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ORIGINAL ARTICLE
Year : 2019  |  Volume : 2  |  Issue : 2  |  Page : 25-32

Mortality risk stratification in patients with asymptomatic carotid stenosis


1 Department of Vascular Surgery, Imperial College, London, UK; Department of Vascular Surgery, Aristotle University, Thessaloniki, Greece
2 Department of Vascular Surgery, University of Patras Medical School, Patras, Greece
3 Vascular Screening and Diagnostic Centre, Nicosia, Cyprus
4 Department of Vascular Surgery, Attikon Hospital, National and Kapodistrian University of Athens, Athens, Greece
5 Department of Informatics and Telecommunications; Engineering, University of Western Macedonia, Kozani, Greece
6 Vascular Screening and Diagnostic Centre; Department of Vascular Surgery, University of Nicosia Medical School, Nicosia, Cyprus

Correspondence Address:
Prof. Andrew Nicolaides
Vascular Screening and Diagnostic Centre, 2 Kyriacou Matsi Street, 2368 Nicosia
Cyprus
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Source of Support: None, Conflict of Interest: None


DOI: 10.4103/VIT.VIT_10_19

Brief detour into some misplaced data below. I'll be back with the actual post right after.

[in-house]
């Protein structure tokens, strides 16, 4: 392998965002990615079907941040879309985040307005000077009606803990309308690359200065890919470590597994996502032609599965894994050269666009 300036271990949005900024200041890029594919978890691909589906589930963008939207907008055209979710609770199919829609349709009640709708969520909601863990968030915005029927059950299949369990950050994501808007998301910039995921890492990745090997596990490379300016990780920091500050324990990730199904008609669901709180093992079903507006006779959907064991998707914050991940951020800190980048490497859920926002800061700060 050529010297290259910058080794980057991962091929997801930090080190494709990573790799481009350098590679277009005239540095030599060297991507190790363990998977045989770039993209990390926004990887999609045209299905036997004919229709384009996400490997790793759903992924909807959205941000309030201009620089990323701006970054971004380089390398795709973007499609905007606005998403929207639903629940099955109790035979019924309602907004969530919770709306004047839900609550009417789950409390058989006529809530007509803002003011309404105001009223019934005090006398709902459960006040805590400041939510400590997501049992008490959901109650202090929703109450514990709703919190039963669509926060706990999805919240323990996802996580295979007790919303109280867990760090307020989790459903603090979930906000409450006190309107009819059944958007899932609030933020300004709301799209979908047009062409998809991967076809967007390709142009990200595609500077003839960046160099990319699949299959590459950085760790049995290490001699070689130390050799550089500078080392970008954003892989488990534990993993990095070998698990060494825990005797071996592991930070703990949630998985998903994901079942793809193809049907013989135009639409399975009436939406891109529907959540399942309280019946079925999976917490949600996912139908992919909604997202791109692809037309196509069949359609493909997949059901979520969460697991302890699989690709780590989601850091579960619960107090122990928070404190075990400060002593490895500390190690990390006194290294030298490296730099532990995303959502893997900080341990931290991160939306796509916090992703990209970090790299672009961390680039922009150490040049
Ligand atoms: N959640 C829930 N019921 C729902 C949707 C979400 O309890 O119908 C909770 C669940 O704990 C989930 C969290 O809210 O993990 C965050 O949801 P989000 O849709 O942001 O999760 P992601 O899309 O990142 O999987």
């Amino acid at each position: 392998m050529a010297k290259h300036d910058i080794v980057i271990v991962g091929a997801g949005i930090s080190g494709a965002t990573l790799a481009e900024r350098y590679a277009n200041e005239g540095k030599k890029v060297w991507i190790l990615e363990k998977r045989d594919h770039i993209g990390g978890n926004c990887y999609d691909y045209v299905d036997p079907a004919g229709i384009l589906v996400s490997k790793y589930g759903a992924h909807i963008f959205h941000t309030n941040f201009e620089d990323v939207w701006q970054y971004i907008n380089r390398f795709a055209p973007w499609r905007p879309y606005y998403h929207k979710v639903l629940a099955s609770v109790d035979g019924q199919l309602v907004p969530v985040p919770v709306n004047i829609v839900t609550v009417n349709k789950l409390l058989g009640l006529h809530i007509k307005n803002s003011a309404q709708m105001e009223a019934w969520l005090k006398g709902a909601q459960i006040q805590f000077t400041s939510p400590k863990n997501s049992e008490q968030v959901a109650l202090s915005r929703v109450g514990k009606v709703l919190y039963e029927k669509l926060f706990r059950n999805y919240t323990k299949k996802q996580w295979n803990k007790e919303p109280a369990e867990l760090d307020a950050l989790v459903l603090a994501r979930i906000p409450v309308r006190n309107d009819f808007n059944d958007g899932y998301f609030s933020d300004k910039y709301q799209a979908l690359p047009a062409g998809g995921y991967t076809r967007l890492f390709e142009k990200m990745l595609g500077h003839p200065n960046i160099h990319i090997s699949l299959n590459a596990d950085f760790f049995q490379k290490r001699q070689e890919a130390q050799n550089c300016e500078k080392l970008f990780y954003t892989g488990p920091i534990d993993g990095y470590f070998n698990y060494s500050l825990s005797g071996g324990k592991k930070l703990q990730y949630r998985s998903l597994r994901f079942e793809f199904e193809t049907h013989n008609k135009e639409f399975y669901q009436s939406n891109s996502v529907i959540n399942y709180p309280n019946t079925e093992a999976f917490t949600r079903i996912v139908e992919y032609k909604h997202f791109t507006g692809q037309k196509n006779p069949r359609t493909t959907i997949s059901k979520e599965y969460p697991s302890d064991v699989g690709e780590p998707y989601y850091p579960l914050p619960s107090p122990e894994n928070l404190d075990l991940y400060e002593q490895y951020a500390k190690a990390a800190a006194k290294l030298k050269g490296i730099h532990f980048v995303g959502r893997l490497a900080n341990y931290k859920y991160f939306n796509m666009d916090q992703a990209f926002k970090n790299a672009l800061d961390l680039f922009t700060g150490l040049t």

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AIMS: The aim of this analysis was to (a) determine the long-term 5-year all-cause and cardiovascular (CV) mortality in patients with asymptomatic internal carotid artery stenosis (ACS), (b) identify risk factors that could be used in mortality risk stratification, and (c) develop a model for predicting a patient's risk of CV death within 5 years. METHODS: This was a multicenter natural history study involving 1121 patients with ACS undergoing medical intervention alone. Proportional-hazards models were used to calculate all-cause and CV mortality using clinical and plaque texture features. RESULTS: Totally 1121 patients with 50%–99% ICA stenosis (European Carotid Surgery Trial criteria) from the Asymptomatic Carotid Stenosis and Risk of Stroke study were included in this analysis for mortality. Mean follow-up was 48 months (range, 6–96 months). There were 213 (19%) deaths during follow-up. Average annual all-cause mortality was 4.6%. About 68.1% of all deaths were due to CV causes. Independent predictors of all-cause mortality were age, male gender, carotid stenosis >80% (NASCET criteria), diabetes, cardiac failure, left ventricular hypertrophy (LVH) on electrocardiogram (ECG), smoking, absence of antiplatelet therapy, and history of vertebrobasilar symptoms. It was also shown that age, male gender, diabetes, fibrinogen >3.6 g/L, carotid stenosis >80% (NASCET criteria), cardiac failure, absence of antiplatelet therapy, and LVH on ECG were independent risk factors for CV mortality. Receiver operating characteristic curves for the above models were 0.709 (95% confidence interval [CI], 0.659–0.754) and 0.701 (95% CI, 0.656–0.746), respectively. The CV mortality prediction model could identify several subgroups of asymptomatic patients with different risk. The highest 90%–100% predicted 5-year CV mortality carried 25 times the risk of the low-risk subgroup in which the 5-year predicted CV mortality was 4%. CONCLUSION: Mortality risk can be taken into consideration in clinical practice, in order to identify patients with ACS who are unlikely to benefit from carotid endarterectomy. The majority of patients with ACS have a very high risk of myocardial infarction and should not be denied aggressive risk factor modification or a full cardiac investigation according to the current guidelines.


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